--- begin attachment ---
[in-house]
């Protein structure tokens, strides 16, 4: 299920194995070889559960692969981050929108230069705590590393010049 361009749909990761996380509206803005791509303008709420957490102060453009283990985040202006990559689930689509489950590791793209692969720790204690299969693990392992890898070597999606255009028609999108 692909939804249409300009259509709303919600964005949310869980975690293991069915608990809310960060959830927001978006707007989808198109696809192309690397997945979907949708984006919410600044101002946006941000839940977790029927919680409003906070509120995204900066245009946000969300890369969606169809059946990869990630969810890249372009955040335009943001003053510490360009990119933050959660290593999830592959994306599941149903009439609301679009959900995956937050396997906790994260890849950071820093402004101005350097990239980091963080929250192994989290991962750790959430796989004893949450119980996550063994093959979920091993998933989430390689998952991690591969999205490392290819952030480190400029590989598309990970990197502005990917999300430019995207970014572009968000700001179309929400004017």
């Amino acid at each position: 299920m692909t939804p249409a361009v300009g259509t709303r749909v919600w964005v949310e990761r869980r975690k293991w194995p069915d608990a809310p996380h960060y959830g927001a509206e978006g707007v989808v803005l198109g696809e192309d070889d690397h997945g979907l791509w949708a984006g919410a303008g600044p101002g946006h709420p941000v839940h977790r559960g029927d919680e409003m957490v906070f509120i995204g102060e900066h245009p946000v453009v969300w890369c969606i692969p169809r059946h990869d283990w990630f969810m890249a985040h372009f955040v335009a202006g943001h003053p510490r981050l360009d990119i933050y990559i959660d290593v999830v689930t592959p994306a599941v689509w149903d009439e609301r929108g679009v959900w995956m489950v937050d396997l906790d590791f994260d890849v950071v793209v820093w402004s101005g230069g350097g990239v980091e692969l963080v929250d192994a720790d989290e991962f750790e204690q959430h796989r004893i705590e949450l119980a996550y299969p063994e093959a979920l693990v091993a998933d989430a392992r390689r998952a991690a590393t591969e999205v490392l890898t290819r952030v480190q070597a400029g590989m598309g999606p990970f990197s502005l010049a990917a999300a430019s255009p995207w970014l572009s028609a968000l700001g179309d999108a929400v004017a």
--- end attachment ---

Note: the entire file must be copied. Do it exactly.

[in-house]
């Protein structure tokens, strides 16, 4: 299920194995070889559960692969981050929108230069705590590393010049 361009749909990761996380509206803005791509303008709420957490102060453009283990985040202006990559689930689509489950590791793209692969720790204690299969693990392992890898070597999606255009028609999108 692909939804249409300009259509709303919600964005949310869980975690293991069915608990809310960060959830927001978006707007989808198109696809192309690397997945979907949708984006919410600044101002946006941000839940977790029927919680409003906070509120995204900066245009946000969300890369969606169809059946990869990630969810890249372009955040335009943001003053510490360009990119933050959660290593999830592959994306599941149903009439609301679009959900995956937050396997906790994260890849950071820093402004101005350097990239980091963080929250192994989290991962750790959430796989004893949450119980996550063994093959979920091993998933989430390689998952991690591969999205490392290819952030480190400029590989598309990970990197502005990917999300430019995207970014572009968000700001179309929400004017």
């Amino acid at each position: 299920m692909t939804p249409a361009v300009g259509t709303r749909v919600w964005v949310e990761r869980r975690k293991w194995p069915d608990a809310p996380h960060y959830g927001a509206e978006g707007v989808v803005l198109g696809e192309d070889d690397h997945g979907l791509w949708a984006g919410a303008g600044p101002g946006h709420p941000v839940h977790r559960g029927d919680e409003m957490v906070f509120i995204g102060e900066h245009p946000v453009v969300w890369c969606i692969p169809r059946h990869d283990w990630f969810m890249a985040h372009f955040v335009a202006g943001h003053p510490r981050l360009d990119i933050y990559i959660d290593v999830v689930t592959p994306a599941v689509w149903d009439e609301r929108g679009v959900w995956m489950v937050d396997l906790d590791f994260d890849v950071v793209v820093w402004s101005g230069g350097g990239v980091e692969l963080v929250d192994a720790d989290e991962f750790e204690q959430h796989r004893i705590e949450l119980a996550y299969p063994e093959a979920l693990v091993a998933d989430a392992r390689r998952a991690a590393t591969e999205v490392l890898t290819r952030v480190q070597a400029g590989m598309g999606p990970f990197s502005l010049a990917a999300a430019s255009p995207w970014l572009s028609a968000l700001g179309d999108a929400v004017a």